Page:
News Research Highlights

One step closer to coupled chemocatalytic reactions using core-shell structures

STEM of core–shell catalysts

STEM images of the core-shell structures.

core–shell catalysts

Synthesis of the core–shell catalysts and their respective digital photographs.

Rational design of tandem catalysts using a core–shell structure approach


A team of UniSysCat researchers from Technical University Berlin, Institute of Research on Catalysis and Petrochemistry, INCAPE, UNL-CONICET Santa Fe in Argentina, Fritz Haber Institute of the Max Planck Society Berlin and Max Planck Institute for Chemical Energy Conversion Mühlheim developed a new approach to synthesize multifunctional catalysts employing core-shell structures. The recent interdisciplinary study represents an important step towards the precise tuning of the distance between different active sites. This is of great importance to gain a deeper understanding of coupled catalytic reactions.

Multifunctional catalysts are much desired in chemistry: Many important chemical processes involve more than one reaction and therefore two or more different catalytic centers are required. Supported metal catalysts are widely employed in diverse chemical reactions. However, the well-controlled preparation of suitable multifunctional metal catalysts is challenging: particularly, controlling the particle size and distribution on the support is complicated, which makes it difficult to relate the catalytic activity and selectivity to a well-defined active site. Reducing the structural complexity of multicomponent catalysts might allow better control of the synergistic effects between two active sites and thus gain a deeper understanding of reaction mechanisms.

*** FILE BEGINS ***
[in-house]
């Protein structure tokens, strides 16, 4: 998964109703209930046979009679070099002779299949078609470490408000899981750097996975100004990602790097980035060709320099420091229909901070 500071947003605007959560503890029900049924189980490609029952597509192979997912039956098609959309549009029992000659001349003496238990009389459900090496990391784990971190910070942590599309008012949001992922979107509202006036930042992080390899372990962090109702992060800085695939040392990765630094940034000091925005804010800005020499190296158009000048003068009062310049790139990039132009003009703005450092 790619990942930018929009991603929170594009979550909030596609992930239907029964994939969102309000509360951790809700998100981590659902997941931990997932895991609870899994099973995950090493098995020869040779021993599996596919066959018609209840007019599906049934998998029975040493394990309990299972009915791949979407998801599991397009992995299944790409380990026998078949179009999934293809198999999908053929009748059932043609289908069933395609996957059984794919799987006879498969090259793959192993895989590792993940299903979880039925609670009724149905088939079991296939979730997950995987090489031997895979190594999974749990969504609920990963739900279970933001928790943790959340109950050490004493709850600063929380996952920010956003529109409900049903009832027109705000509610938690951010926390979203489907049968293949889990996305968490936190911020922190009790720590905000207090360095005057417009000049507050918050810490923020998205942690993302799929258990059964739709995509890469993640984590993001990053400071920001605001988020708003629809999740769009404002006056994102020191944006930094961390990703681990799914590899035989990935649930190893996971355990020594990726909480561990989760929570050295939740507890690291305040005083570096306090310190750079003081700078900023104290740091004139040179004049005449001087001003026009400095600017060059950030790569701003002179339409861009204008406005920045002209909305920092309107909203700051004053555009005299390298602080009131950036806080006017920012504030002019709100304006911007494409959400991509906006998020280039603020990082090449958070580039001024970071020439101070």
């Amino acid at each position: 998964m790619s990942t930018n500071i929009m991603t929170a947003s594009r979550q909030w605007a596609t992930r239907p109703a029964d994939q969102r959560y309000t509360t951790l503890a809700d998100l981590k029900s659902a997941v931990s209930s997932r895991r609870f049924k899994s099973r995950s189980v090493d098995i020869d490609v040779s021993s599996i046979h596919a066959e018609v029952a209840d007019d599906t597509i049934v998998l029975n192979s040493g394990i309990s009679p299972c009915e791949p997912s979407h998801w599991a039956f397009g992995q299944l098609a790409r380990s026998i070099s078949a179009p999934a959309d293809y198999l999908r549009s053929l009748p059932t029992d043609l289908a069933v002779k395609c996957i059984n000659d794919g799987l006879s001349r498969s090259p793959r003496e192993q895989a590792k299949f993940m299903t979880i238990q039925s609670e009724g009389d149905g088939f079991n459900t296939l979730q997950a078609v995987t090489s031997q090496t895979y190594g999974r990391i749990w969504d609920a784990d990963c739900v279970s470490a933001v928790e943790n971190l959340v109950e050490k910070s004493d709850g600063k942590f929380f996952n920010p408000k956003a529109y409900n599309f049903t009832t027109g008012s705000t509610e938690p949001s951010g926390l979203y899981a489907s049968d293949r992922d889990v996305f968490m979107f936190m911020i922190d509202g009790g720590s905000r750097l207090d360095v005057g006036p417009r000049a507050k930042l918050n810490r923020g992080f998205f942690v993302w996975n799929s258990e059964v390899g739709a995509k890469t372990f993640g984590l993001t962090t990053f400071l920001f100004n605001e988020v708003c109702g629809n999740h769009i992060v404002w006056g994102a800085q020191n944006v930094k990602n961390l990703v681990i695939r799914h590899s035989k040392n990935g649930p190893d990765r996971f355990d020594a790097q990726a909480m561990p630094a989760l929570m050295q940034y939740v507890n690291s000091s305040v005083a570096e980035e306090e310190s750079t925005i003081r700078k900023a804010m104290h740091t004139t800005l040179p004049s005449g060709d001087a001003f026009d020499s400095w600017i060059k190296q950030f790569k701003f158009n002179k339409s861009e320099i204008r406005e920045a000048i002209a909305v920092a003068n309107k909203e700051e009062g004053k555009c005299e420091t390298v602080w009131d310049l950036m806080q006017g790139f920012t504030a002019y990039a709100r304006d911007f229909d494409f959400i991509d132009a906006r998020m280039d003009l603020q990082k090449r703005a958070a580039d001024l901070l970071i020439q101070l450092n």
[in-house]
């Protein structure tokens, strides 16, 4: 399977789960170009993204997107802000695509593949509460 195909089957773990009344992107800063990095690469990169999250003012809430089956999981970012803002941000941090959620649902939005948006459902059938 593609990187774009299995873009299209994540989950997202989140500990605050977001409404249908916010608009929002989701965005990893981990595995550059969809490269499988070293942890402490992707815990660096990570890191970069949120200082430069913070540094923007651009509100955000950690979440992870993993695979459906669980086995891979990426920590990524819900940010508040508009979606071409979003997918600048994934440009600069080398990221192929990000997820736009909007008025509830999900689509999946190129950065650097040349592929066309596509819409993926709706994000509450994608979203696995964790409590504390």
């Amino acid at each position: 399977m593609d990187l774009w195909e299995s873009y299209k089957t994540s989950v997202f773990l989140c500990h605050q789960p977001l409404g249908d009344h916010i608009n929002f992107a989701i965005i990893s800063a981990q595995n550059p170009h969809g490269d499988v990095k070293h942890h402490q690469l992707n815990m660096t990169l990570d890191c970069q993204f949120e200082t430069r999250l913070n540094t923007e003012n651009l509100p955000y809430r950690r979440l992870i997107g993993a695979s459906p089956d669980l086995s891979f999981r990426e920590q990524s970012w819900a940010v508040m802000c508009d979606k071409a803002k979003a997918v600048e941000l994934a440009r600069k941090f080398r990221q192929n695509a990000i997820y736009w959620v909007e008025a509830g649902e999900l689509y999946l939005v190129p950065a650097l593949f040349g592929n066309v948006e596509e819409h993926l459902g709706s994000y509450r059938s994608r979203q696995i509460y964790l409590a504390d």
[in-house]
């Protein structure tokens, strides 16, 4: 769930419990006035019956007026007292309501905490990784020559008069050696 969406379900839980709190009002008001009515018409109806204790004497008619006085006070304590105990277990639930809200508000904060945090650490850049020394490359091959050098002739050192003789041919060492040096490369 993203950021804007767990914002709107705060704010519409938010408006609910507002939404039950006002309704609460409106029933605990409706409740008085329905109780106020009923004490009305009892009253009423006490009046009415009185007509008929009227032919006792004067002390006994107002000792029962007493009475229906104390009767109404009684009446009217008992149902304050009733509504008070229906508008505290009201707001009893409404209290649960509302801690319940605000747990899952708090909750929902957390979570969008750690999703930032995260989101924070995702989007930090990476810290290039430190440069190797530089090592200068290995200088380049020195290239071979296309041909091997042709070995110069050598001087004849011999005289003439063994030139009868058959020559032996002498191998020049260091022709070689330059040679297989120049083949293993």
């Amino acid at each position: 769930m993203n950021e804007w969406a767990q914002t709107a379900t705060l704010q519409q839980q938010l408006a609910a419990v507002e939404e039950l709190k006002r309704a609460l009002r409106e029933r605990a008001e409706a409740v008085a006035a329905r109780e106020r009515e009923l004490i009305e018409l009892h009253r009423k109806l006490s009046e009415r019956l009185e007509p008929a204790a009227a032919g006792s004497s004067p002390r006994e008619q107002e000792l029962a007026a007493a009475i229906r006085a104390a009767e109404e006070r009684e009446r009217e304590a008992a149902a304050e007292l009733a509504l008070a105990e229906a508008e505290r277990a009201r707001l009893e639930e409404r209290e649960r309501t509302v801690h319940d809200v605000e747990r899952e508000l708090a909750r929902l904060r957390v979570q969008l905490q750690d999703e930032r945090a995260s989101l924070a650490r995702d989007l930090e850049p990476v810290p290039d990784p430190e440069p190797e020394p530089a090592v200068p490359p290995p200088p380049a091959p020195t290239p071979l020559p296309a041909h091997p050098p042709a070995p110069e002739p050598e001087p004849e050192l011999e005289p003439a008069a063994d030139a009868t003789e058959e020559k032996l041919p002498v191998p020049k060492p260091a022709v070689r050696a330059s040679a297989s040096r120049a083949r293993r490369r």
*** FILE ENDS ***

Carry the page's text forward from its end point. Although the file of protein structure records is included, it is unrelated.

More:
In their communication, Gioria et al. present a facile and scalable route for the preparation of multifunctional catalysts, allowing to control the distance between two different metal nanoparticles in one material. This is exemplied by the preparation of platinum nanoparticles and cobalt nanoparticles spatially separated by a mesoporous silica layer. The shell allows the access of the reactants to the first active center located on the core, and the diffusion of the intermediary molecules to the second one at the outer shell. This methodology can be applied to the design of several multi-metallic materials, suitable for the study of diverse chemical reactions. The catalyst has been tested on the environmental and commercial relevant carbon dioxide hydrogenation reaction, indicating that a successful tandem process is achieved. This protocol can be easily extended to other metallic nanoparticle combinations as active centers for diverse chemocatalytic reactions. 

The analysis and findings of Gioria et al. are found in an open-access paper in the RSC journal Nanoscale Advances: "Rational design of tandem catalysts using a core–shell structure approach”, Nanoscale Adv., 2021,3, 3454-3459, DOI: 10.1039/D1NA00310K